Singapore eyes F-35 jets to replace its F-16s

Singapore eyes F-35 jets to replace its F-16s

In an announcement on Friday, Singapore’s Ministry of Defence (MINDEF) said that it made the decision following the completion of a technical evaluation conducted together with the Southeast Asian island nation’s Defence Science and Technology Agency. Singapore expects to buy a “small number” of the F-35 Joint Strike Fighter (JSF) for a full evaluation after it identified the jet as the “most suitable replacement” for its ageing F-16s. Singapore will next discuss details with relevant parties in the United States before confirming its decision to acquire the F-35.

Singapore’s defense minister Ng Eng Hen added that this process is expected to take “nine to 12 months.” The deal would almost certainly be through the United States Foreign Military Sales program. Ng had previously said that the F-16s will start to be retired around 2030, although neither he nor the ministry’s announcement indicated how many F-35s will initially be acquired. Also not revealed was the variants that Singapore would buy. A ministry spokesperson declined to provide further details when asked by Defense News.

Singapore eyes F-35 jets  to replace its F-16s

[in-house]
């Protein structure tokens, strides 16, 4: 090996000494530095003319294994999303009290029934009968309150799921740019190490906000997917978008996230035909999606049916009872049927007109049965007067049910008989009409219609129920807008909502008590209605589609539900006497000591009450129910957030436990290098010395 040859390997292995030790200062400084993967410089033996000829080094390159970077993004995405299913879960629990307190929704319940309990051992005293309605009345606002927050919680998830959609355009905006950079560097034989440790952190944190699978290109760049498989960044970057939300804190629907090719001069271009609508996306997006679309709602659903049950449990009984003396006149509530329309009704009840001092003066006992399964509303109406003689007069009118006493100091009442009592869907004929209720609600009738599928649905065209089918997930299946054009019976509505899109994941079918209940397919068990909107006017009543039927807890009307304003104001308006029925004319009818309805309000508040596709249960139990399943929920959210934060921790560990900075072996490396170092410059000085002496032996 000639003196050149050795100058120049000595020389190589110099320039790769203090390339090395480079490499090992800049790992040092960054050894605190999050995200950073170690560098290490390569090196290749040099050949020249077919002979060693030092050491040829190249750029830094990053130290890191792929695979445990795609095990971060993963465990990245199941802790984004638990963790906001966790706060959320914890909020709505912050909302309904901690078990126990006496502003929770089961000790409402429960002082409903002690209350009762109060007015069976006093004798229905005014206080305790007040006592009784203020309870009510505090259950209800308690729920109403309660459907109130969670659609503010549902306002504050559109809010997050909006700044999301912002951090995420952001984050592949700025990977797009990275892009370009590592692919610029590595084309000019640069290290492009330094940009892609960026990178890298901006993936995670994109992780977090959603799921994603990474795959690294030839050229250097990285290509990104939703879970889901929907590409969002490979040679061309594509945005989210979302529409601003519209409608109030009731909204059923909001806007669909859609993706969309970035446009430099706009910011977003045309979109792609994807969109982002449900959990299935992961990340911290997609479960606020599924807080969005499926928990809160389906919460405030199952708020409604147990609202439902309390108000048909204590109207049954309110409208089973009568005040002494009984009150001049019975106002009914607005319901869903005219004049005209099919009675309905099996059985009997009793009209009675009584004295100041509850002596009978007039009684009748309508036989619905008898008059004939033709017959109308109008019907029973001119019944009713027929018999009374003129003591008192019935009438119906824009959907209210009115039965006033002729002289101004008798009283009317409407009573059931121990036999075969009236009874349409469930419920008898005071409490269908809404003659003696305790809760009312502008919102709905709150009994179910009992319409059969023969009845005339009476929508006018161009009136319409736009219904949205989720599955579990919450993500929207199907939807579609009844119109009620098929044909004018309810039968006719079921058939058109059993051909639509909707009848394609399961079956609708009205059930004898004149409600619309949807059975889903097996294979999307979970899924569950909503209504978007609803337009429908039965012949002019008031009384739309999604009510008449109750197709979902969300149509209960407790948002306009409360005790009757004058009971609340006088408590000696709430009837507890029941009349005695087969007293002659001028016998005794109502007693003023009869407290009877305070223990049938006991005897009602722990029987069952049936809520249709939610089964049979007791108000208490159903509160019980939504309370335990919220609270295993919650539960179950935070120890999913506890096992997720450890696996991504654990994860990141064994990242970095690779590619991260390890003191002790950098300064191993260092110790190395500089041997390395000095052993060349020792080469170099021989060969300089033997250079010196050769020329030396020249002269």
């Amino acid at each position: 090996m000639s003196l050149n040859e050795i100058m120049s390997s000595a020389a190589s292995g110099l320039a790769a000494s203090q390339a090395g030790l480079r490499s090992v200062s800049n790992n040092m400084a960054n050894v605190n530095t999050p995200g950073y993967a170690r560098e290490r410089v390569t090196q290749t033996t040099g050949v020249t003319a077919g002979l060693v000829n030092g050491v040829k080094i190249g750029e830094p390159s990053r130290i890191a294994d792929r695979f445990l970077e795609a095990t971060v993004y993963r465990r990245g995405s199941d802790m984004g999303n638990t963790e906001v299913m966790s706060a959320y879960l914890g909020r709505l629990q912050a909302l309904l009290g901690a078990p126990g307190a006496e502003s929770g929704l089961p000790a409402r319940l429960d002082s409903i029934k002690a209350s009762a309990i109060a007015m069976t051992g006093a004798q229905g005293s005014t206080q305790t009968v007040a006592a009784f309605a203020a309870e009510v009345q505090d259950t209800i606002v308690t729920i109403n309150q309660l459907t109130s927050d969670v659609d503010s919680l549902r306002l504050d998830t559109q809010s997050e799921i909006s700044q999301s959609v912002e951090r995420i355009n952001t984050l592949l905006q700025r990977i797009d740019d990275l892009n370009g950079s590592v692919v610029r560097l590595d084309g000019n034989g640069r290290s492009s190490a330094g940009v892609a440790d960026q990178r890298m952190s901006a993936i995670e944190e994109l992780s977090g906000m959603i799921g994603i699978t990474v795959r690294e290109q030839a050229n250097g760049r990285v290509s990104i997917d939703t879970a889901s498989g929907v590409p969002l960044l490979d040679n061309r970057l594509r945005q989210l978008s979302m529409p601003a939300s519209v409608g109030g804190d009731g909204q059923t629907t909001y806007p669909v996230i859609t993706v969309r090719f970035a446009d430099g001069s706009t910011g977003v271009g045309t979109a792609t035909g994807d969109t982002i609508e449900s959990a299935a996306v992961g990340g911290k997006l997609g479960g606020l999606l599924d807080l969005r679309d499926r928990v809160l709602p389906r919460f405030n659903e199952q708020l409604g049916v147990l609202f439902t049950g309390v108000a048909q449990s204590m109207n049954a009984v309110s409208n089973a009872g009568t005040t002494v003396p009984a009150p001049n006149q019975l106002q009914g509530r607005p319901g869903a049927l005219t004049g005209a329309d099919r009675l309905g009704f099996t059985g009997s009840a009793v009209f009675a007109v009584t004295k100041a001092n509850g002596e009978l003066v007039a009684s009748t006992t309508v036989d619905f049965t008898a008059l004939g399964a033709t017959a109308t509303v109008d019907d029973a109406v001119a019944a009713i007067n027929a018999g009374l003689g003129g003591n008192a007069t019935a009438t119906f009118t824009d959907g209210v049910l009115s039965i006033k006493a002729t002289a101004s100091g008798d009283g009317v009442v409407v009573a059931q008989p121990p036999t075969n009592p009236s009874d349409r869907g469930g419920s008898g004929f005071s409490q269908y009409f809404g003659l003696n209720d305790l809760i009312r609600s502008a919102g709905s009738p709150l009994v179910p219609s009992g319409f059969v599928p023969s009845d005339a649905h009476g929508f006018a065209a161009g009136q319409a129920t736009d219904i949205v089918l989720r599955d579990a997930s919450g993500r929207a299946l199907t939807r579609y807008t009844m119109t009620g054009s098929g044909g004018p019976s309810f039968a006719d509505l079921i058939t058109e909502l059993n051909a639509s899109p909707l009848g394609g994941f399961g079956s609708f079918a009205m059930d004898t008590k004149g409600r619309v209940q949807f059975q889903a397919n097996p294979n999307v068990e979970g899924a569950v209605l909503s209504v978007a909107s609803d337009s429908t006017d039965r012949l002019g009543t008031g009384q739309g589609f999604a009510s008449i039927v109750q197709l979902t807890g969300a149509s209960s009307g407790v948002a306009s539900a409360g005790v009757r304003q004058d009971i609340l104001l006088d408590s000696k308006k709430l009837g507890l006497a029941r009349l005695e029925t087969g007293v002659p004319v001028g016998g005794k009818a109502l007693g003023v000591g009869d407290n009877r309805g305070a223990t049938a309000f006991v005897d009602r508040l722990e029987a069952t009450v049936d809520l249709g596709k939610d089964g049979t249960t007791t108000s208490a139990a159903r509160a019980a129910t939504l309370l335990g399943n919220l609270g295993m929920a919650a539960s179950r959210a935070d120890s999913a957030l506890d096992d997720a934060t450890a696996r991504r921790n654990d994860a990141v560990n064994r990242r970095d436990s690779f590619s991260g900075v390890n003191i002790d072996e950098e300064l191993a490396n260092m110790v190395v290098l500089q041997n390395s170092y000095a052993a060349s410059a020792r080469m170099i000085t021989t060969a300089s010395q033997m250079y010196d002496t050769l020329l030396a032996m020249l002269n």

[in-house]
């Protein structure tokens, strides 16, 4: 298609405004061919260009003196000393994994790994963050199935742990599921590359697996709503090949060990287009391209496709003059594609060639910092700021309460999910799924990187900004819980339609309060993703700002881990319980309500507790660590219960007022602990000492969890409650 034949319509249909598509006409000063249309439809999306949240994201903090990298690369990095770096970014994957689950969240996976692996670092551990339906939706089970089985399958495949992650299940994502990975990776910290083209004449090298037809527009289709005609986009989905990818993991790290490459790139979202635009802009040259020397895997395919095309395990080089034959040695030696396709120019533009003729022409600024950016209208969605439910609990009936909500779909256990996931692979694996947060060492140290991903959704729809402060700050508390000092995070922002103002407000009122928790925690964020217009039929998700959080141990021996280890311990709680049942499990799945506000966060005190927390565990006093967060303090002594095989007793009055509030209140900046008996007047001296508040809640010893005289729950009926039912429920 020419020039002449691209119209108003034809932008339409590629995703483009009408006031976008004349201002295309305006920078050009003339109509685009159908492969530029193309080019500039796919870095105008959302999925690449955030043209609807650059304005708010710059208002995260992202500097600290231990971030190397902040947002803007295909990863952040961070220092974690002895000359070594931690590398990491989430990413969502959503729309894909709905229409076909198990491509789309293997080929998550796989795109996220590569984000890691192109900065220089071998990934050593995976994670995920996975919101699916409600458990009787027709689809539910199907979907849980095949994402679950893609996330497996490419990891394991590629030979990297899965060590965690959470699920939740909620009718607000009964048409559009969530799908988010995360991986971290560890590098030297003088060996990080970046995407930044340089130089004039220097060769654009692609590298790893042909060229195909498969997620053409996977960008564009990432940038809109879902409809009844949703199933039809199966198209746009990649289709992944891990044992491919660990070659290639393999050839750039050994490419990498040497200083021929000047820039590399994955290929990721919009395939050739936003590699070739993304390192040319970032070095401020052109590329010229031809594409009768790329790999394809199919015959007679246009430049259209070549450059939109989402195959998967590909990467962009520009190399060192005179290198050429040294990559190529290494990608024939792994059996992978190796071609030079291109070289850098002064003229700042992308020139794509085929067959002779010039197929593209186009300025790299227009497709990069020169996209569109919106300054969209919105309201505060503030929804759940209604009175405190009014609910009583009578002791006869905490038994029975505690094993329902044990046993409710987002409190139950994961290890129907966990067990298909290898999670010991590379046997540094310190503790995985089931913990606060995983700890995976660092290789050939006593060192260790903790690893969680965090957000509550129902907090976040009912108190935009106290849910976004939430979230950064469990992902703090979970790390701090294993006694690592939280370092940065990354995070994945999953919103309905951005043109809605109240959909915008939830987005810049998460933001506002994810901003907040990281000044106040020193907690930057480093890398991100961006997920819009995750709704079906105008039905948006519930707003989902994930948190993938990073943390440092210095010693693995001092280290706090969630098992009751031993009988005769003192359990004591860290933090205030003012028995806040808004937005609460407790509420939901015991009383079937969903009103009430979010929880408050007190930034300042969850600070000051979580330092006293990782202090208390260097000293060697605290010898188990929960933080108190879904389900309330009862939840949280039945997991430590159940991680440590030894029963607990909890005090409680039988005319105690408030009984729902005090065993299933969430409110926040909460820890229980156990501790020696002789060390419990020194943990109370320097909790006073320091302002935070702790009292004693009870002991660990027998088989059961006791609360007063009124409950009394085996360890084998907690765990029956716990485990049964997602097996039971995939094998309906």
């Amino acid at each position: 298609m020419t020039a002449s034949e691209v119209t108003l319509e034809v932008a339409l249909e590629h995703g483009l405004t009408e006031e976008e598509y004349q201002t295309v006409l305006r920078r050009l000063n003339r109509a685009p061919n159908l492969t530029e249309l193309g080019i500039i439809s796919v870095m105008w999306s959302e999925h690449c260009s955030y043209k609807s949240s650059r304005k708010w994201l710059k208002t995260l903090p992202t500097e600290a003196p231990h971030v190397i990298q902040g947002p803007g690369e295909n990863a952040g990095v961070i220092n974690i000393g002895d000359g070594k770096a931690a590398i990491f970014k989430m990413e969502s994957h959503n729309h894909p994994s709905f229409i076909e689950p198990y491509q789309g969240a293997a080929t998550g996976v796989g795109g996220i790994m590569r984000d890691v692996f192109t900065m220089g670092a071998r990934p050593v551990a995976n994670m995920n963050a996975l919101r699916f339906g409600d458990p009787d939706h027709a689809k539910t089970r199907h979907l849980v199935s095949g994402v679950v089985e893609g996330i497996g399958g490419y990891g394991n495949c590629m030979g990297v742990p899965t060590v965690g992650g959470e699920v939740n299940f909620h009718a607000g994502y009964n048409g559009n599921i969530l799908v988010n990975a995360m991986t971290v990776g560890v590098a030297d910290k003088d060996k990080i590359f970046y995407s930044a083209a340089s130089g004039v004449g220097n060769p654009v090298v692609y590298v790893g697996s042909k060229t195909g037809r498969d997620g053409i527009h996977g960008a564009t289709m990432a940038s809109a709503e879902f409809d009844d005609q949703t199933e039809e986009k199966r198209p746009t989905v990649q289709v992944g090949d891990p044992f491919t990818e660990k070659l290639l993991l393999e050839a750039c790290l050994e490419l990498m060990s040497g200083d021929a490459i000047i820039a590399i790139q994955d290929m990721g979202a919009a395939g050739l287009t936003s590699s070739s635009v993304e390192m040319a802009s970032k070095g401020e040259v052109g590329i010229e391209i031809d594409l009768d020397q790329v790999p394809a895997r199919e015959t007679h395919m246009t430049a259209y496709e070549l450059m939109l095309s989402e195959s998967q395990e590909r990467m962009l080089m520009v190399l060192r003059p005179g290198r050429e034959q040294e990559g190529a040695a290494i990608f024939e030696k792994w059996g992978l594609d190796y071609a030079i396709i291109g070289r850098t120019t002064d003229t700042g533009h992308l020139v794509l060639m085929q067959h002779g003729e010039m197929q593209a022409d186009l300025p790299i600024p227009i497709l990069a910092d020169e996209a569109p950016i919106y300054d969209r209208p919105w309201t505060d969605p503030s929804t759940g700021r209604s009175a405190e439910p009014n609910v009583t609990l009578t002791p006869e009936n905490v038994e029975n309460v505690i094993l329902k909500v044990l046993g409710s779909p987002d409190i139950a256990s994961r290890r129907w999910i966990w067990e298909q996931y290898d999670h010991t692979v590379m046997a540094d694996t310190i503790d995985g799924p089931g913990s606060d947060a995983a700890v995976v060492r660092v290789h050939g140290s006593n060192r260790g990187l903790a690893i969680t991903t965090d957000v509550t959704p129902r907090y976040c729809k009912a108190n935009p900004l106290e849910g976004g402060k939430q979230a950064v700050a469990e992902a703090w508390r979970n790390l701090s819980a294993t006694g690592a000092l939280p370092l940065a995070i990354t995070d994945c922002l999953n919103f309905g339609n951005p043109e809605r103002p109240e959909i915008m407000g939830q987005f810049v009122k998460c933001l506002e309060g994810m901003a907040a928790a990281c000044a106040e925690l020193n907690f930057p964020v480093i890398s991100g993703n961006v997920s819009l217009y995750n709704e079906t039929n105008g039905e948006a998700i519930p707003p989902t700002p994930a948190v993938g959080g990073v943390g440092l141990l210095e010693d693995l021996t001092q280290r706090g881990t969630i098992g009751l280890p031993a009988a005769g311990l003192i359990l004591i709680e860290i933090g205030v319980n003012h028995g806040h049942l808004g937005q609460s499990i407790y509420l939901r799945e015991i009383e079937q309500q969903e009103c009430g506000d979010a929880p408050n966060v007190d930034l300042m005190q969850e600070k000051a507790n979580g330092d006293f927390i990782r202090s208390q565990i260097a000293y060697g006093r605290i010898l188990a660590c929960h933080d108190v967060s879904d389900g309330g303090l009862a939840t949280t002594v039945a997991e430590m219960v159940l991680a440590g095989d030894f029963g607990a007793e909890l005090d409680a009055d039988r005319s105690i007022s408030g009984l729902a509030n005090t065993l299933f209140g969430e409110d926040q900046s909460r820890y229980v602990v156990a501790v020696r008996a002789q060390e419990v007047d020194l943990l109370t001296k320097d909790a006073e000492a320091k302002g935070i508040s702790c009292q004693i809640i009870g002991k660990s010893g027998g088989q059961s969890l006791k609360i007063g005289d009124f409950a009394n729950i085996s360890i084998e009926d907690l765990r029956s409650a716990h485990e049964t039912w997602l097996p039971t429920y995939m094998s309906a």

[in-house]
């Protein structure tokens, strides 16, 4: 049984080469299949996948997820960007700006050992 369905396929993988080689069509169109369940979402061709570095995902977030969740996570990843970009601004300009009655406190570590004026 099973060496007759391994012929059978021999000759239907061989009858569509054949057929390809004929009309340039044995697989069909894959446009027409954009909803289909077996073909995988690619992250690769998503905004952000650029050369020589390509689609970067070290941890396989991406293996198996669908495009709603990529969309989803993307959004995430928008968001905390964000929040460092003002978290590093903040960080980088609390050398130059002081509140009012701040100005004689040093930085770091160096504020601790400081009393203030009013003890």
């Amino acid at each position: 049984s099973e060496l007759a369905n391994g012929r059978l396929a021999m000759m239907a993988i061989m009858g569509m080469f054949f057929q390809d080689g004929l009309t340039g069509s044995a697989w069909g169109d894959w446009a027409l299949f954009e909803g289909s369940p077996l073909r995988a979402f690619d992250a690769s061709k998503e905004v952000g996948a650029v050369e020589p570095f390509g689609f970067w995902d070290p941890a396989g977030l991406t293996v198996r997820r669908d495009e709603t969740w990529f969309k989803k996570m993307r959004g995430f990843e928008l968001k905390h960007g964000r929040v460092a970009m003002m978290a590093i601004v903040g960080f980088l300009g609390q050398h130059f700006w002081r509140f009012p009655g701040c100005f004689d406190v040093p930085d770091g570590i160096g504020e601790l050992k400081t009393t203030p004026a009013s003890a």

Singapore eyes F-35 jets to replace its F-16s

The announcement ends years of speculation that Singapore would eventually decide on the fifth-generation F-35 as a replacement for the F-16s. Singapore, which is a regional security partner of the United States, currently operates a fleet of 60 Lockheed Martin F-16C/D/D+ Fighting Falcon multirole fighters. These are a mix of 40 Block 52 C/D aircraft and a further 20 newer F-16D+ Advanced Block 52s acquired in four batches between 1994 and 2001. Deliveries started in 1998, which would make the oldest of these 32 years old by 2030. Twelve of the older Block 52s serve with a training detachment based at Luke Air Force Base in Arizona embedded within a mixed USAF-RSAF squadron conducting continuation training for RSAF pilots with the remainder distributed among three Singapore-based squadrons.

Singapore has been a security cooperative partner in the F-35 program since 2003, and first disclosed its interest in the F-35 in 2013. Subsequent reports suggested it was keen on the short take-off and vertical landing F-35B variant. It is believed Singapore has a requirement of 40-60 aircraft, or enough to make up two or three squadrons. The decision is now clear as MINDEF has opted for the radar-evading F-35, which is packed with advanced sensors that allow it to see enemies earlier. One such sensor projects a 360-degree view on the inside of pilots’ helmet visors, enabling them to see through and around the jet. F-35s can also hunt in packs, gathering enemy data across a larger area and automatically sharing it with each other via a more secure network. To that end, MINDEF will also evaluate if the F-35 can work well with other platforms in the Singapore Armed Forces.


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